Even if your organization doesn’t accept online payments, your organization still has something that cyber thieves want. Think about, most likely your organization has a database full of people’s addresses, demographics and other vital statistics. While this information is extremely valuable to cyber criminals, it is not just about stealing the data, cyber criminals can gain access to your system and simply hold it for ransom forcing you to pay them to release your access back to you.
So how do you keep your data safe?
First, consider the software you are using. If your organization is using outdated software you are at risk. For example, Windows XP it is no longer supported by Microsoft, this means that there are updates to security features and no patches for any “holes” in the software. Which leaves you open to a data breach.
Along those same lines, if you use open source software, you may want to consider discontinuing that practice. Open source software may be affordable but it is notoriously unsecure.
While updating your software might cost some money, it is certainly a lot less expensive than suffering a massive data breach that ruins not only your reputation with your donors, but could result in some monetary damages.
Along with updating your software it is important to keep your antivirus programs and firewalls up to date.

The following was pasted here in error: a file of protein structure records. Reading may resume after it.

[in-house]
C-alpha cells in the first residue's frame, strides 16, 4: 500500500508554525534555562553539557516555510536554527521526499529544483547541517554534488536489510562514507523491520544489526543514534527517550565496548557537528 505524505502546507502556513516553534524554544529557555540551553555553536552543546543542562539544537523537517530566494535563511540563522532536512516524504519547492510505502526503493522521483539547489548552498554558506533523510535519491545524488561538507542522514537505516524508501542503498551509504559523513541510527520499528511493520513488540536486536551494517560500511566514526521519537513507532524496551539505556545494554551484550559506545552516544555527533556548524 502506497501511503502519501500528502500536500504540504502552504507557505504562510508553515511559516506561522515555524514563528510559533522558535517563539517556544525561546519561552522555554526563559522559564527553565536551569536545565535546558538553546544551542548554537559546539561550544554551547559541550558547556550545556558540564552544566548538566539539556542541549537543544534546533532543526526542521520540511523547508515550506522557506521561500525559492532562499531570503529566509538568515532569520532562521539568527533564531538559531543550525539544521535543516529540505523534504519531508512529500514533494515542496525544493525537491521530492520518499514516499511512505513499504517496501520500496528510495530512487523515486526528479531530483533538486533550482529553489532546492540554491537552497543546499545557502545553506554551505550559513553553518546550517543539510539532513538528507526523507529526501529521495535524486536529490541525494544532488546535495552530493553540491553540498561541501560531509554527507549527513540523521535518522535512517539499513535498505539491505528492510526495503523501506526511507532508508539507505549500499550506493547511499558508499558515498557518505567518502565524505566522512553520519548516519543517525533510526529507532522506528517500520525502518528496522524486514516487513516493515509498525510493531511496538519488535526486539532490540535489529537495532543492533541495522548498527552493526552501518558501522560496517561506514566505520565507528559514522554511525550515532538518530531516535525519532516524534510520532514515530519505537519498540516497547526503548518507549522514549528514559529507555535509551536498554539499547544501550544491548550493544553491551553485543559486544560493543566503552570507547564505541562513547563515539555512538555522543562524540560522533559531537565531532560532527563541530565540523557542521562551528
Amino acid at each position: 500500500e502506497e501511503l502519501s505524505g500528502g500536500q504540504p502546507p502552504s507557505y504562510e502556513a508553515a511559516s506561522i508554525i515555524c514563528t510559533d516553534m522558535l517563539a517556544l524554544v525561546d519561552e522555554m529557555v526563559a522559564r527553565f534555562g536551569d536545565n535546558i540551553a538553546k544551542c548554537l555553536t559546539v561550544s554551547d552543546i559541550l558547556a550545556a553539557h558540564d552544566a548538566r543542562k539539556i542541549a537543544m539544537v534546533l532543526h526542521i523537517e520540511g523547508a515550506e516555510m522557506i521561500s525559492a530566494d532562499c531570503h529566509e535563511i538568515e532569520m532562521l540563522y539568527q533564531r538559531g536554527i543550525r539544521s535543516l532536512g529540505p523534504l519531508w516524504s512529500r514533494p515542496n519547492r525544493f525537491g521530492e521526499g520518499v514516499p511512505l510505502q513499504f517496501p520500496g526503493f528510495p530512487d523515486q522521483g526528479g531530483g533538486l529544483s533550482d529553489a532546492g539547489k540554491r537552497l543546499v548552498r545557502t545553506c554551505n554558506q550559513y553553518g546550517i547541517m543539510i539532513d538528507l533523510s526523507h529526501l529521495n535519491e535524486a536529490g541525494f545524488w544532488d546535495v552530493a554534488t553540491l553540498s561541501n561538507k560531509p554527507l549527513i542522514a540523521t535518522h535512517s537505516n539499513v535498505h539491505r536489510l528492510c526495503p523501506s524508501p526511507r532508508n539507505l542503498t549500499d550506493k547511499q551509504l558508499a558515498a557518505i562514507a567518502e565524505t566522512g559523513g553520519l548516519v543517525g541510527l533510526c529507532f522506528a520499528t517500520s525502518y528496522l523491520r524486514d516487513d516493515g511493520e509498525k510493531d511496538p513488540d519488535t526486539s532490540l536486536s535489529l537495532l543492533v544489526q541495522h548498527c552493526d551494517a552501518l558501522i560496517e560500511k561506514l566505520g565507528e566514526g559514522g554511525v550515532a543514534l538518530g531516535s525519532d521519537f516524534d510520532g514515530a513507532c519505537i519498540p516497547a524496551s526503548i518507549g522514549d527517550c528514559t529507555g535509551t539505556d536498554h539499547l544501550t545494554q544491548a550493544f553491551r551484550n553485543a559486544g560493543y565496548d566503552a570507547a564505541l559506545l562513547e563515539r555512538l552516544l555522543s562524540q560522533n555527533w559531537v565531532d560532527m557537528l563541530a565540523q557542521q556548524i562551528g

Next, if you do accept online donations or credit card payments make sure you are using a reputable online payment processor. Don’t be afraid to ask questions about the security of your payment processing system.
Consider your internal controls. Do you have a policy in place for granting access to volunteers or employees? Remember not everyone on your staff needs have access to your entire database. Limit access to only those who truly need it for their day to day functions. A volunteer who comes in once a week to help with copying or mailings, doesn’t need access to your entire database.
In addition to limiting access another simple, affordable thing you can do is have and enforce a password policy. No one should be able to access your network or database without having a password.
In addition, you should have a policy in place regarding the strength of the passwords---that means no communal ‘1234 password’ to your data.
Never assume that your employees and volunteers know how to spot a phishing scam or can recognize a social engineering attack. Take the time to educate your staff and volunteers on how to avoid falling for one of these tactics.
Also, it is time to set a policy for old technology such as laptops and cell phones. They cannot be disposed of without first wiping the units of any sensitive stored data.
Staying one step ahead of cyber criminals is a never ending task, but one that is vitally important to your organization.